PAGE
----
What does “Queer” mean?

Group of queer friends representing the diversity of the LGBTIQ community

Whenever I tell anyone that I identify as queer, there are typically three frequently asked questions:

What does queer mean?
What’s the difference between queer and gay/lesbian?
Isn’t the term queer offensive?

And to be honest, these are all absolutely legitimate questions. 

After all, the term “queer” has no fixed definition as it can mean different things to different people. The word has a history of being a hateful and homophobic slur weaponised against LGBTIQ+ people. Meanwhile, these days more and more people are reclaiming the word and proudly identifying as queer. So yes, I can definitely see where the confusion comes from!

Whether you’re queer or you just want to become a more informed ally to the LGBTIQ+ people in your life, here’s a few things you should know about the word “queer”.

What does LGBTIQ+ stand for?

Before we unpack the Q, let’s explain the letters that come before it.

LGBTIQ+ stands for Lesbian, Gay, Bisexual, Trans and gender diverse, Intersex and Queer. Sometimes you might see the acronym with a + sign at the end of it, which is generally used to show that there are many more gender and sexual orientations that don’t fit into the letters.

What does queer actually mean?

Without trying to be vague, it really depends who you ask.

Queer might only be one word and one syllable, but this loaded label holds so many meanings to so many people.

Originally, “queer” meant ‘peculiar’ or ‘odd’ and became a slur against non-heterosexual people in the late 19th century. More recently, it has been celebrated by some people in the LGBTIQ+ community and used as an umbrella term to describe people who identify as sexually or gender diverse.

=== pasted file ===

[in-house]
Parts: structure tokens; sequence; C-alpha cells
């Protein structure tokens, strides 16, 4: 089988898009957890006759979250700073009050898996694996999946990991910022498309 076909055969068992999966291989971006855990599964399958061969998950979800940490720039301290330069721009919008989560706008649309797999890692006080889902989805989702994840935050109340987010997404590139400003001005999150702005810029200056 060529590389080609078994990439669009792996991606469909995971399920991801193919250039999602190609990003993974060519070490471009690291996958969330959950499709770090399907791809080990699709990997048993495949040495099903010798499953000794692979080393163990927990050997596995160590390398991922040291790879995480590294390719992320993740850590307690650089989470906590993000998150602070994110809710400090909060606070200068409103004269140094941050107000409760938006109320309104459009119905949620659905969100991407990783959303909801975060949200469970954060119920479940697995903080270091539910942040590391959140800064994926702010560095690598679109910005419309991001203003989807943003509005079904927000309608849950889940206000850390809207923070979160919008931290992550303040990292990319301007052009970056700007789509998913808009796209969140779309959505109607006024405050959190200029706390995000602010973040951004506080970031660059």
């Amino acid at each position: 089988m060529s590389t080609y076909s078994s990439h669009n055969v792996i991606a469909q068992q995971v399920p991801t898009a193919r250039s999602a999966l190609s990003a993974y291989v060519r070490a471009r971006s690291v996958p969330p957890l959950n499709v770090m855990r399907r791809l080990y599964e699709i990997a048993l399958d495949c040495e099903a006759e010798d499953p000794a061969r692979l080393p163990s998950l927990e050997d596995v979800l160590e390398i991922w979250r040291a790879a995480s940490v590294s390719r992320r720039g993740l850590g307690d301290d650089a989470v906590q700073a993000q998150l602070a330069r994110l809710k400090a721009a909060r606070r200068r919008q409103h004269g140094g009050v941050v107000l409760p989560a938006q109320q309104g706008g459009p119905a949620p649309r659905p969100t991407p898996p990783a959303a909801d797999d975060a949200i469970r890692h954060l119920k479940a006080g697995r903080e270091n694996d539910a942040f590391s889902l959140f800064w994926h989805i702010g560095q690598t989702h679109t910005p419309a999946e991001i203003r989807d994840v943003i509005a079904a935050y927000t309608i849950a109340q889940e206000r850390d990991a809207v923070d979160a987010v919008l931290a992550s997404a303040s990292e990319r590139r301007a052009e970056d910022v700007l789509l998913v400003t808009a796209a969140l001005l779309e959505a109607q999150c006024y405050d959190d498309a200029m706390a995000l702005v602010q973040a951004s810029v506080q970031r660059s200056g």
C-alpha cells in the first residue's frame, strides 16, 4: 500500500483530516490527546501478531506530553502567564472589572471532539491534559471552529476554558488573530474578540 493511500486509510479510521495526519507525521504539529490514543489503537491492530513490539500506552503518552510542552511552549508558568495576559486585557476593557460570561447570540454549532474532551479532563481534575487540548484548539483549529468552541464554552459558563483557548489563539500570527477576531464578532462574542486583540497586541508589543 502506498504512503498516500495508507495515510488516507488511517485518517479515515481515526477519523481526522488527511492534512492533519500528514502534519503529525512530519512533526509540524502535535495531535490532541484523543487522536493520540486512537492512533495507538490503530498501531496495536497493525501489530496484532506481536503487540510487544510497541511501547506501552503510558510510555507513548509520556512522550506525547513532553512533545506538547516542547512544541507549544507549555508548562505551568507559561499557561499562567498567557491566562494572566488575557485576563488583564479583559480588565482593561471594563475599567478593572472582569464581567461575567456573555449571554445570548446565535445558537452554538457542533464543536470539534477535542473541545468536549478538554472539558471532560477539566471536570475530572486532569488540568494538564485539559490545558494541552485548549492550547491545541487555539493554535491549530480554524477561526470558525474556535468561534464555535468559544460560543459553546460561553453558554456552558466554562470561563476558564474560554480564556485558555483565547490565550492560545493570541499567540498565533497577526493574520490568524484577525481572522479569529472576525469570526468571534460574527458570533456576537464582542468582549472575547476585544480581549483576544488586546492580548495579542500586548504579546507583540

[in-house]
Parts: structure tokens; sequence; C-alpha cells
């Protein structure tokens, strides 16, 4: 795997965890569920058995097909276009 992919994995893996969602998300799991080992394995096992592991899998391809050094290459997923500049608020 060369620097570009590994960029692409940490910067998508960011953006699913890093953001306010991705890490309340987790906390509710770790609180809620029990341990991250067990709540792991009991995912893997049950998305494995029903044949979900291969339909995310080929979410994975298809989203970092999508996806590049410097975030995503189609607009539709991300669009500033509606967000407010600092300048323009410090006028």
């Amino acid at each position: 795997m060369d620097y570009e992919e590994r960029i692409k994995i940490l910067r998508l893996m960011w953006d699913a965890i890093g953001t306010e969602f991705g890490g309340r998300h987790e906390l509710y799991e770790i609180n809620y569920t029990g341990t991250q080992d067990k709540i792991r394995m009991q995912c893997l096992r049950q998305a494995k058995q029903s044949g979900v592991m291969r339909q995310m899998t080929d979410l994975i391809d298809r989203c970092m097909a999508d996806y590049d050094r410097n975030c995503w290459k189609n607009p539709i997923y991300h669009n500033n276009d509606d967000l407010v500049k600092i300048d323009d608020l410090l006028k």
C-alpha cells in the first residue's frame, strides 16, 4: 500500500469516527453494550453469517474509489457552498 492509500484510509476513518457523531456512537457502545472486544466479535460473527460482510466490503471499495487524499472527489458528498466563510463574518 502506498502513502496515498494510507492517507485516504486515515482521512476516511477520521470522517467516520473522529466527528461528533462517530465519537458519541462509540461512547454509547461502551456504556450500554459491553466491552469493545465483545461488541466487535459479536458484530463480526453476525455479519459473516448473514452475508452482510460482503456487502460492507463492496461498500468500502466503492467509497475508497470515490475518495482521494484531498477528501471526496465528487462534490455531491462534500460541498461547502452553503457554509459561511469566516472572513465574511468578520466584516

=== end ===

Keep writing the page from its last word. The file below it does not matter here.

What’s the difference between queer and gay/lesbian/bisexual?

Labels can be tricky, that’s where queer comes in.

Typically, people who gravitate towards describing themselves as queer, find terms like lesbian, gay, bisexual and trans to be too limiting to their identity. However, there are a lot of reasons why someone might identify as queer.

For some people, identifying as queer is about rejecting societal norms of heterosexuality and authentically loving and fucking whoever you want, without having to fit into a tidy box, while for others, it allows them to exist more fluidly without being forced to define their identity by someone else’s standards or constraints. Queer allows for more flexibility and inclusivity for non-heterosexual and gender non-conforming people, and takes away the pressure of being boxed into a label that might not feel right. Queer is inherently more fluid and allows more room for exploration and shifting sexual and/or gender identities.

For some, being queer is a politically-charged rebellion against gender expectations and a binary worldview. It’s about demanding inclusion, standing up for your rights as a LGBTIQ+ person and supporting trans and gender-nonconforming people and the marginalised segments of the community. And for many it’s about embracing and finding a like-minded community.

However, you might find some LGBTIQ+ people use multiple labels to describe themselves, like queer and lesbian; or queer, non-binary and bisexual, and so on.

But isn’t “queer” offensive?

No, yes and sometimes. Again, it depends who you ask.

While many people wear queer as a badge of pride, it’s important to remember the term has long been used as a word to insult, disrespect, demonise and harass LGBTIQ+ people – and it still is today. 

Language around sexuality and gender has changed and expanded exponentially over the last 50 years, but there is still pain, emotions, historical perspectives and negative associations with the word for some who still feel the sting and oppression of the word. And that’s understandable. 

While queer is more accepted, celebrated, used proudly and often used interchangeably with the acronym LGBTIQ+ these days, you should never assume it’s someone’s preference. Much like asking a person what their pronouns are, if you’re not sure, ask people what labels they self-identify with.

1 comment

  • phoenix1323


    More than a month ago

    Had to explain this in a class to a fellow student recently, great explanation in this article.

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